I agree with the "It's not snacking, it's *what* the snack is"...AND somewhat with the "what's up with the *constant* snacking anyway?"
I can see the snack and lunch *both* provided at my son's preschool, even though he is only there from 9-12:15. It's integrated with HeadStart. There might be children in his class who literally do not have food to eat for breakfast before they come to school. So there's the snack when they come in. And there's lunch before they go. (also some kids ride the bus for an hour, and some come from daycare--their last meal could've been a couple hours before school at that rate and probably a quick piece of toast and fruit or something...if it wasn't processed, packaged, grabbable junk.)
I also get after-school programs serving a snack--it's been a good 3 hours since lunch by the time they get there, and 2-3 before they will go home, where someone will have to cook the dinner, if they don't go through the drive-through.
BUT. Here is the but. My son's school doesn't do this...but some of you are saying your schools do. The thing is, if you are seriously serving a snack because you think the kids do not get to eat before they come, serve FOOD. Serve a mini-meal. Do *not* serve a donut/cookie/processed sweet snack, and juice.
My son's class has cereal and milk on Mondays. (low-sugar, non-colored) One other day a week is *usually* veggies with dip and some sort of cracker. (this to me needs a protien, but PB is out, and I think cheese is out due to fat b/c of the ranch dip, according to their rules) Other snacks include a muffin or baked bar (not pre-packaged) and fruit, a cheese stick with crackers, cheese sandwich, graham cracker and fruit...mostly some decent stuff. (other than the pre-mentioned lack of protein sometimes, but they have milk with their snacks quite a bit, so there's at least some there.)
One of my kids' fav. snacks is cheese and crackers and fruit. Easy, and I don't know too many kids who would *not* eat that....that is what I think *most* after-school snacks should look like. Some sort of protein, fruit/and or veggie, treats occasionally.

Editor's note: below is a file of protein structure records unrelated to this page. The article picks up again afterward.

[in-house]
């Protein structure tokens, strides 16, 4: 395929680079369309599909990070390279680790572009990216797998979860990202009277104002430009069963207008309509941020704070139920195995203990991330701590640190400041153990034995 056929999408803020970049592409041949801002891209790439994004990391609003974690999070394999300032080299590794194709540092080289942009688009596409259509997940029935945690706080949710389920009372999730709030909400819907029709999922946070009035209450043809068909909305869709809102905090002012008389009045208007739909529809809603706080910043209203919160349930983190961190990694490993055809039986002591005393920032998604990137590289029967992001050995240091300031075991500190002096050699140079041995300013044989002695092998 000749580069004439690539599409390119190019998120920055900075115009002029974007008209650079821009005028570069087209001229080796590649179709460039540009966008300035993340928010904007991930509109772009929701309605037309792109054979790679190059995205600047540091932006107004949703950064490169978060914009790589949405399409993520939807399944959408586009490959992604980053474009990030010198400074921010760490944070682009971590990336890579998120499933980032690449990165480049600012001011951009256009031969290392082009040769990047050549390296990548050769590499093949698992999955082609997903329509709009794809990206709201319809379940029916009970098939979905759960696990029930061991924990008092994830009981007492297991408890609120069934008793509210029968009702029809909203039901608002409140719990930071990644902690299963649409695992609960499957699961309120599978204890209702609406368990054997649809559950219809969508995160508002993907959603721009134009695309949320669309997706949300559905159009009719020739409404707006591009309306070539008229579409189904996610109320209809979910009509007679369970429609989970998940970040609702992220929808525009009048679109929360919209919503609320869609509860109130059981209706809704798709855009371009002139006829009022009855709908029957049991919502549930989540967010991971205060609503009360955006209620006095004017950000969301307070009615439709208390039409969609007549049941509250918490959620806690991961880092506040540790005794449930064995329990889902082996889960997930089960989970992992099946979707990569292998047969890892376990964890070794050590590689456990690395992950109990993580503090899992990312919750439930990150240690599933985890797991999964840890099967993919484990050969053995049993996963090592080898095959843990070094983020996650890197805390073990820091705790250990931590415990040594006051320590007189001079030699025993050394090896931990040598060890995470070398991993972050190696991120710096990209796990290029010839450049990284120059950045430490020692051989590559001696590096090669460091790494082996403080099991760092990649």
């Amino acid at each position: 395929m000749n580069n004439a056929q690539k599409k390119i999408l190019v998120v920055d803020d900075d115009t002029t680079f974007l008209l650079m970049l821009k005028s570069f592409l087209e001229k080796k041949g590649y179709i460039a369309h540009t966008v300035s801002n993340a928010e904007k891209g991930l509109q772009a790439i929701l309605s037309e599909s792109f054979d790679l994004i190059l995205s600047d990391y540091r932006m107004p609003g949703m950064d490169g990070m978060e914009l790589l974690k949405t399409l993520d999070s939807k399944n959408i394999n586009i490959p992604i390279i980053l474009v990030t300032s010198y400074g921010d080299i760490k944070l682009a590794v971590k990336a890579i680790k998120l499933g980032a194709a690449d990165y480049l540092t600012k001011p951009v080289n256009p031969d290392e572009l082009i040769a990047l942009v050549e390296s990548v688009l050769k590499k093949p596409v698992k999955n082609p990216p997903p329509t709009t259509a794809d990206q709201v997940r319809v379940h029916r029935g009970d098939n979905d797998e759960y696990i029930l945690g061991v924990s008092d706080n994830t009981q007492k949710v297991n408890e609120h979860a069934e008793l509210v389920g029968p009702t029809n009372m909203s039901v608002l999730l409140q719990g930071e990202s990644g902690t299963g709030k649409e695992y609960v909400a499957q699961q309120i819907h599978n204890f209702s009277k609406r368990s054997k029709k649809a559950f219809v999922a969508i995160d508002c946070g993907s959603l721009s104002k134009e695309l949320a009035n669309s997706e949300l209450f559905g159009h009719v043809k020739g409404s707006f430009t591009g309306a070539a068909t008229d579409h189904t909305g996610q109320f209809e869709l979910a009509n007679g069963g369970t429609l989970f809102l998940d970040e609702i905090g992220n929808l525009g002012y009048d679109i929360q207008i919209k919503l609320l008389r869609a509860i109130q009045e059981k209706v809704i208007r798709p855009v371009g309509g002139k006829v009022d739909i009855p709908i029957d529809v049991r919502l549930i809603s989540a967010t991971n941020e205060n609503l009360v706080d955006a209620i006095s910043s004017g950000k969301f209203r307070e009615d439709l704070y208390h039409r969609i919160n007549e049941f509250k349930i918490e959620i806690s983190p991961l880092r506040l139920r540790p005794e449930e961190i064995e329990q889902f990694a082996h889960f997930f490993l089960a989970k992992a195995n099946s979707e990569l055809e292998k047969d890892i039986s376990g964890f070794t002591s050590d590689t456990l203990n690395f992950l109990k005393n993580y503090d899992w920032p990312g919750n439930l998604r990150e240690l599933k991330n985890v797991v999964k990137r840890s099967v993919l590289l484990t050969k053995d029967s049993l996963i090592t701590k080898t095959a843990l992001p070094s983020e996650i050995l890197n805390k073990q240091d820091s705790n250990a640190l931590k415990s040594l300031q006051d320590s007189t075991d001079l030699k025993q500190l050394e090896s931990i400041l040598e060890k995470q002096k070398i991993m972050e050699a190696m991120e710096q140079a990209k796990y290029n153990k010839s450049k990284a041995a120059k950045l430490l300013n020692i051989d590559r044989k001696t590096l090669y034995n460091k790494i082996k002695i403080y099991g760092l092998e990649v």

I agree too with the "what's up with the CONSTANT snacks?" I can see it for a soccer game, the oranges and water. Lots of fluids. But junk juice and junk snacks? NO! just seems to send the wrong message about health with the activity.
And it shouldn't be a family financial cost thing....it's *got* to be cheaper, or equal to provide a big bag of oranges, sliced, and water. Even if you buy ind. bottles!
I don't think *everything* needs a snack...we didn't do this when I was a kid either---the vacation bible school thing I went to had a snack, but it was 3-4 hours long. A 2 hour meeting involving kids occuring after lunch should not need a snack unless it is something like Girl scouts getting a cooking badge, or somebody brings a treat because it's their b-day or whatever.
I don't think kids need to *expect* to be fed whereever they go...I think it teaches somewhat that it's OK to not eat what's served because you'll get something better in an hour or so...
AND I think it contributes to obesity...because....like a PP said, you don't hand a hungry kid a fruit-roll-up. (or some candy fruit snacks, or whatever) It will not fill them up. It will give them extra sugar, and an extra bunch of calories. (and in the end, they will probably eat more calories overall than if they'd just gone home for lunch without it)
While we are on the subject of snacks and food....most of this processed junk too requires little effort to eat it, chewing, etc. I think that too might be part of the obesity epidemic....I read somewhere that foods that require more chewing--think even a steak, not just salads or raw fruits and veggies, the chewing actually adds to our sense of how full we are....and we're satisfied sooner.
So...by this theory, people will eat more of the foods that require less chewing, and they also tend to pack more calories....which of course make us fatter.
Score another point for fruit slices and veggie sticks over Twinkies....